• American Academy of Pediatricians



    • Outstanding Service Citation, 1994-1999
    • Distinguished Service Ciation, 1996-2002
    • Special Achievement Award
    • Creation of National Policy on Children with Special Needs
  • Co-author



    • "Who's the Boss? Moving Families from Conflict to Collaboration"
    • "Baby & Toddler Sleep Solutions for Dummies"
    • "Every Child Deserves a Medical Home: Component Three"
Dr. Lavin was educated at Harvard (BA) and Ohio State (MD). At Harvard, Boston Children's Hospital, and MIT, he completed training, became board-certified in general pediatrics and the subspecialty of newborn medicine, taught, and published original research in such journals as Science. He has been in pediatric practice for more than 20 years. He has served on several national committees of the AAP, as president of the Northern Ohio Pediatrics Society, and been invited to represent the US in Slovakia for a medical mission. Recently Dr. Lavin has co-authored two books on parenting: "Who's the Boss? Moving Families from Conflict to Collaboration" (Collaboration Press, 2006) and "Baby & Toddler Sleep Solutions for Dummies" (Wiley, 2007).


SUSAN B. GLASER, MA
  • Educational Psychologist 
  • National Consultant on Early Childhood Education 
Ms. Glaser is an educational psychologist and early childhood educator with more than 30 years of experience in supporting families of young children. She graduated from Case Western Reserve University, where she worked with noted educator Dr. Jane Kessler in a school for children with special needs, and received her Master of Arts Degree from John Carroll University.

Ms. Glaser served for 15 years as the Director of Early Childhood Services for the Jewish Community Center of Cleveland. She currently works as a national consultant in this field and travels the United States and Canada to assess early childhood centers and present workshops for parents and teachers. She contributes to the parent Web site of the national association of Jewish Community Centers. Susan is an instructor and lecturer for Who's The Boss? Parent Education Center.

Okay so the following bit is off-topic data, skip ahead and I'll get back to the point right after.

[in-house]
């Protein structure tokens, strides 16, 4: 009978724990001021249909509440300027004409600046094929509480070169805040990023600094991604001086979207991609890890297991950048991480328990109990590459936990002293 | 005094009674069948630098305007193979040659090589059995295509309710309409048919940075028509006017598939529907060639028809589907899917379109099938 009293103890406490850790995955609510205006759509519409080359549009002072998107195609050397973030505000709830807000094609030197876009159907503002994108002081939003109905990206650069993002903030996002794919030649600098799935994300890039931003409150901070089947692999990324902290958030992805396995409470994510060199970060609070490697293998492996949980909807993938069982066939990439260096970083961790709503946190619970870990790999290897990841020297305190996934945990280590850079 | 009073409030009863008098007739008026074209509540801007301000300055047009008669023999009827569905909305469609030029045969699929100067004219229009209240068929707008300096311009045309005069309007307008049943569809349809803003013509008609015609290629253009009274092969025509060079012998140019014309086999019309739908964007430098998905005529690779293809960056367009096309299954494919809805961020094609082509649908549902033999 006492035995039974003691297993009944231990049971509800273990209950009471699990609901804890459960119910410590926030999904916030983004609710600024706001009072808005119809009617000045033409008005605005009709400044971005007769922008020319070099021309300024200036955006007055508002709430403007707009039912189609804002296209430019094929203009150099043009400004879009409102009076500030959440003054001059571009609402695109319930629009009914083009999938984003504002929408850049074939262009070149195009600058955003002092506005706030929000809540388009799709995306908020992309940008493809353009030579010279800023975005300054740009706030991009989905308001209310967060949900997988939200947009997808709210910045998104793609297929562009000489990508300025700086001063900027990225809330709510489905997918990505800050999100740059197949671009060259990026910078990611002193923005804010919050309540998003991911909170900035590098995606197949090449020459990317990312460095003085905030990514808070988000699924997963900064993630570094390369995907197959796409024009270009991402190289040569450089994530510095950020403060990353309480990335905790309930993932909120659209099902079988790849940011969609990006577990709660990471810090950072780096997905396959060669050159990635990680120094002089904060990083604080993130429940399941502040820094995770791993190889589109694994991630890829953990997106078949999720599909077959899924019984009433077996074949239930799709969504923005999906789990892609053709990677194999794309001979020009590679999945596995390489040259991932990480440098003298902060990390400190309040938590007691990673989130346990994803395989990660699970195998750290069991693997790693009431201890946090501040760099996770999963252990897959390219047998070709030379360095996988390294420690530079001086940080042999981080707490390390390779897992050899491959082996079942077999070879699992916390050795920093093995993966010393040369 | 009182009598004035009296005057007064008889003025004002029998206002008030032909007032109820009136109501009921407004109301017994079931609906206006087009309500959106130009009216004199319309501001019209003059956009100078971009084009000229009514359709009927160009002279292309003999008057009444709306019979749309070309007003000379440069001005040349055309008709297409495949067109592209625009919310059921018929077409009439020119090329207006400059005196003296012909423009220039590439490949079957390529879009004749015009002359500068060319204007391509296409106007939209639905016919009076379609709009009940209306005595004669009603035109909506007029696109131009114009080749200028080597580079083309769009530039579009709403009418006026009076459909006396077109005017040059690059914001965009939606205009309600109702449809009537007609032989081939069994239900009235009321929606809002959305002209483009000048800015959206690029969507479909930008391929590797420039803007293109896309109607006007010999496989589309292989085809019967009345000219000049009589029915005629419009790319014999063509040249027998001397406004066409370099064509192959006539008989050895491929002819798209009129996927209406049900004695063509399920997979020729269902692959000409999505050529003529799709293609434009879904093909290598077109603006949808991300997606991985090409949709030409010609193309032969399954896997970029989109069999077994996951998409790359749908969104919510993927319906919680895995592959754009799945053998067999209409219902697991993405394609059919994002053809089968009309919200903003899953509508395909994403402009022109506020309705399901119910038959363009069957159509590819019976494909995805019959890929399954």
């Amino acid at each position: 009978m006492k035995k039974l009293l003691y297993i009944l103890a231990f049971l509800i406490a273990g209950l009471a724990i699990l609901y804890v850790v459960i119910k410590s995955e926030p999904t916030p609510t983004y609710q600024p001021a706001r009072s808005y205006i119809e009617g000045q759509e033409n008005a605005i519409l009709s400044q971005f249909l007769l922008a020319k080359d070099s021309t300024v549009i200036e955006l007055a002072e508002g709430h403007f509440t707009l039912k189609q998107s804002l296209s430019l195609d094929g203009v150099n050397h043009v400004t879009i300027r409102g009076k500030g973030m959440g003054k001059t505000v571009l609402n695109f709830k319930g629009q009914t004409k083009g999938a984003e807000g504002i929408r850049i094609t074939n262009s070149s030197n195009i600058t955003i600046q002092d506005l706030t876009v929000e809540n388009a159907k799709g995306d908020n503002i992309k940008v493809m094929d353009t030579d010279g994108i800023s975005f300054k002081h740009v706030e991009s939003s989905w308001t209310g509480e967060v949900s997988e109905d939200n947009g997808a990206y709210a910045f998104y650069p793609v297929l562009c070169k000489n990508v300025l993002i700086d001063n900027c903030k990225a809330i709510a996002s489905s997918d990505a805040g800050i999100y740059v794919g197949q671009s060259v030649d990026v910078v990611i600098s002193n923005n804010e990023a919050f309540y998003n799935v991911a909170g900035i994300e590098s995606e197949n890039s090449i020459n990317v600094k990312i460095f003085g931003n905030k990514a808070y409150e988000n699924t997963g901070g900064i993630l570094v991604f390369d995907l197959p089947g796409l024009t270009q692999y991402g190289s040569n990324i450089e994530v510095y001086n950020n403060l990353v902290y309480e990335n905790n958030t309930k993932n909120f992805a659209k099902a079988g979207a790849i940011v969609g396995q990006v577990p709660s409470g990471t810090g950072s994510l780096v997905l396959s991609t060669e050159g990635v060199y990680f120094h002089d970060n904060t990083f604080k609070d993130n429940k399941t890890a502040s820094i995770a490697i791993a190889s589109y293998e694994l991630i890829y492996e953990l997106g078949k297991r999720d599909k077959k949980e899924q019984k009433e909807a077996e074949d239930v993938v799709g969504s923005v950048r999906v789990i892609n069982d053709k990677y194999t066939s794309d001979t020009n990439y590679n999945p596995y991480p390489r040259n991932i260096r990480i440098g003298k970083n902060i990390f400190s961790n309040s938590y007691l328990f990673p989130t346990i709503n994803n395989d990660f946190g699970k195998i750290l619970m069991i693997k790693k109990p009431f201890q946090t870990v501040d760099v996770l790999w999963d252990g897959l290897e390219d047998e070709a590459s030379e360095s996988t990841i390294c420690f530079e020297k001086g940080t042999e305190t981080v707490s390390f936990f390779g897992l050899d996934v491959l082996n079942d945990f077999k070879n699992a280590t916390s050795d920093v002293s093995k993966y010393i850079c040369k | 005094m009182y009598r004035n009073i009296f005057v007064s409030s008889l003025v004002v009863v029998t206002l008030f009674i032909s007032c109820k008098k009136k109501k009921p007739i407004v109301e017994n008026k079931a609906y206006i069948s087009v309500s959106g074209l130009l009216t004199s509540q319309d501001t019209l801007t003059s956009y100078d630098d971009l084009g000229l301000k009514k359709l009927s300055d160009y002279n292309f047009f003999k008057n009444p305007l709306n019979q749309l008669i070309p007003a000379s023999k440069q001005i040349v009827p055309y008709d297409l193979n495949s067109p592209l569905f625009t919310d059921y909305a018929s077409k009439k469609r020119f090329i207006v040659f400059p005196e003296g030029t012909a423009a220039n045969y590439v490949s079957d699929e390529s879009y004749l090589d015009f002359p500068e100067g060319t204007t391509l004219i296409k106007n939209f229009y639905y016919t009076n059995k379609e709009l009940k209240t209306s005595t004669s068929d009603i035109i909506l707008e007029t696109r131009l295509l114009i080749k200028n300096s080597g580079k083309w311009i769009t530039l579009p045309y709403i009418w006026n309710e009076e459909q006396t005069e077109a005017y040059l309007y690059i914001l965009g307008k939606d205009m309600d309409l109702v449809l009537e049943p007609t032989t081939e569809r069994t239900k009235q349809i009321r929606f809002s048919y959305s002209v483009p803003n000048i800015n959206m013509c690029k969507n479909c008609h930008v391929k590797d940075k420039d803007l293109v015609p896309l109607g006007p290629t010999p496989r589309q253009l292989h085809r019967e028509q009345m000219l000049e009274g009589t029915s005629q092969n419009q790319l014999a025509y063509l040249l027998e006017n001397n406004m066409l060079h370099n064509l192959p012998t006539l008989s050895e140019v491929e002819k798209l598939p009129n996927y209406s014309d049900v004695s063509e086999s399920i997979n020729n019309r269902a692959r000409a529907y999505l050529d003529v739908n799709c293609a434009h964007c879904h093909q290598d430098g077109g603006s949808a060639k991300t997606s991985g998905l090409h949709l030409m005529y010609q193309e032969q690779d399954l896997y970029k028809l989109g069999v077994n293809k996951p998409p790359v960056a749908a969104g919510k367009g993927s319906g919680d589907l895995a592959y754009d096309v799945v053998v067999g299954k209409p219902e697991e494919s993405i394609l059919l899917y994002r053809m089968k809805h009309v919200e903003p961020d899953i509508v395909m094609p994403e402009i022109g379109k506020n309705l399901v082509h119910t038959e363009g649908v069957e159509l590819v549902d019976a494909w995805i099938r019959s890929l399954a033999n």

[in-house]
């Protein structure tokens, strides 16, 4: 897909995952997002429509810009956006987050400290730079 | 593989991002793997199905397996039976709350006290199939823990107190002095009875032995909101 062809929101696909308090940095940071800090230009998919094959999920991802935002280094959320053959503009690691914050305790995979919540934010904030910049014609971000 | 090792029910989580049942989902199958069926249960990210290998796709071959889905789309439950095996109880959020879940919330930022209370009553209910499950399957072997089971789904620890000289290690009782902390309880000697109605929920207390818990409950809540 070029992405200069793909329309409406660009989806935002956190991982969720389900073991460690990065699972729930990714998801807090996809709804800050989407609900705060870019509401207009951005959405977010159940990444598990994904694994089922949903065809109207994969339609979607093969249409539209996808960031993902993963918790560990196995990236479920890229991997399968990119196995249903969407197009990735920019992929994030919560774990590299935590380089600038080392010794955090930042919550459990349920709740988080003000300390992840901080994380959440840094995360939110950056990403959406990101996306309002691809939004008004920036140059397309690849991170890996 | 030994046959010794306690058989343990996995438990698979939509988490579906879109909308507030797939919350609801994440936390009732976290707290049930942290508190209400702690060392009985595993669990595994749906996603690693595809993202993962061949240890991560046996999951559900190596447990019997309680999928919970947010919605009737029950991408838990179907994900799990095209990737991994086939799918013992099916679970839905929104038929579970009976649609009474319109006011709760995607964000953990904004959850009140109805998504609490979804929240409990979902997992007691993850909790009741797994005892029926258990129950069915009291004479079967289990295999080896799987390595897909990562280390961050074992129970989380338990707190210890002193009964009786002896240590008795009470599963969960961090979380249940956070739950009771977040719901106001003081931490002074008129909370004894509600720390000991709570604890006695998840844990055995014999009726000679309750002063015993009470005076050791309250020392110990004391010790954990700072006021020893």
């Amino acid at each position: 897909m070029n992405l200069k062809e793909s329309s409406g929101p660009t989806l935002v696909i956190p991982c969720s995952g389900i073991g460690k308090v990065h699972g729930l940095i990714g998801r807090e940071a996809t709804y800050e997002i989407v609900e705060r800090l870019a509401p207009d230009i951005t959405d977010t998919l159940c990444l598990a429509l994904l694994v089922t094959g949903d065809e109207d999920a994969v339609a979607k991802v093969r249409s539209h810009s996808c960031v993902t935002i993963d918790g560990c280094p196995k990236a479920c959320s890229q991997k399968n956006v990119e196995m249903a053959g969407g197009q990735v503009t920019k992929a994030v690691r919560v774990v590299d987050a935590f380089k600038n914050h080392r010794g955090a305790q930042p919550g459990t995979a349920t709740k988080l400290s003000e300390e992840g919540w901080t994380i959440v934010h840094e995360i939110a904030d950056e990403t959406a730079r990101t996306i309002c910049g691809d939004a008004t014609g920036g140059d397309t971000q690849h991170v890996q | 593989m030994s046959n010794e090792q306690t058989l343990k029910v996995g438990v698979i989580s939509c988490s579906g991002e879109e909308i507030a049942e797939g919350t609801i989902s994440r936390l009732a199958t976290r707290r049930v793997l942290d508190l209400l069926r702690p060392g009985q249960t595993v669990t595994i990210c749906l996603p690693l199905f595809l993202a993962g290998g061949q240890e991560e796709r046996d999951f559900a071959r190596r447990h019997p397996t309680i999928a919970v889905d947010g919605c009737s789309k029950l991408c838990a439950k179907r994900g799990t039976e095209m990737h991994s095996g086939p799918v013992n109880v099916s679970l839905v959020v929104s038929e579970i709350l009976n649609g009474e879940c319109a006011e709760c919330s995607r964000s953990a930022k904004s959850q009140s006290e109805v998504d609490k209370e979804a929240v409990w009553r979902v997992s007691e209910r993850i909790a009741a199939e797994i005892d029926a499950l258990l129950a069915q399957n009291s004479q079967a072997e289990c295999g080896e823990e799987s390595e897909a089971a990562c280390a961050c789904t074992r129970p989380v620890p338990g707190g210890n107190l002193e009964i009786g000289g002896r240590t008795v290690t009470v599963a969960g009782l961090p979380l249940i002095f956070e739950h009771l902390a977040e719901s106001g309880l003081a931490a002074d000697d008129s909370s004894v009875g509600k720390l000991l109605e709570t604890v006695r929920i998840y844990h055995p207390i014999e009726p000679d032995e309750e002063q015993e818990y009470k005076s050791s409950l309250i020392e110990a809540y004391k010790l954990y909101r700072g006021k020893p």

Ms. Glaser is the chairperson of the Infant/Toddler Network of the Coalition for Alternatives in Jewish Education (CAJE), a national group devoted to furthering and improving education. She is also a member of the Universal Pre-K Committee of Cuyahoga County, Ohio. Her articles on parenting appear in newspapers and national publications in the field of early child development. She is the co-author, with Dr. Lavin, of "Who's the Boss: Moving Families from Conflict to Collaboration" (Collaboration Press, 2006) and of "Baby & Toddler Sleep Solutions for Dummies" (Willey Publishing 2007).

COURTNEY B. EVENCHIK, MA

  • Nationally Certified School Psychologist 
  • National Association of School Psychologists 
  • Instructor, American Sign Language 

Ms. Evenchik was educated at The Ohio State University (BS, MA) in the specialty of school psychology. She is a Nationally Certified School Psychologist, a member of the National Association of School Psychologists, and an instructor in American Sign Language with a focus on babies. Ms. Evenchik is now a parent educator and an acclaimed leader of parenting workshops as well as an instructor and lecturer for Who's The Boss? Parent Education Center.
Bookmark and Share
| edit post

Parenting Resources

Posted On 5:57 AM by Paige Lucas-Stannard | 0 comments

Bookmark and Share
| edit post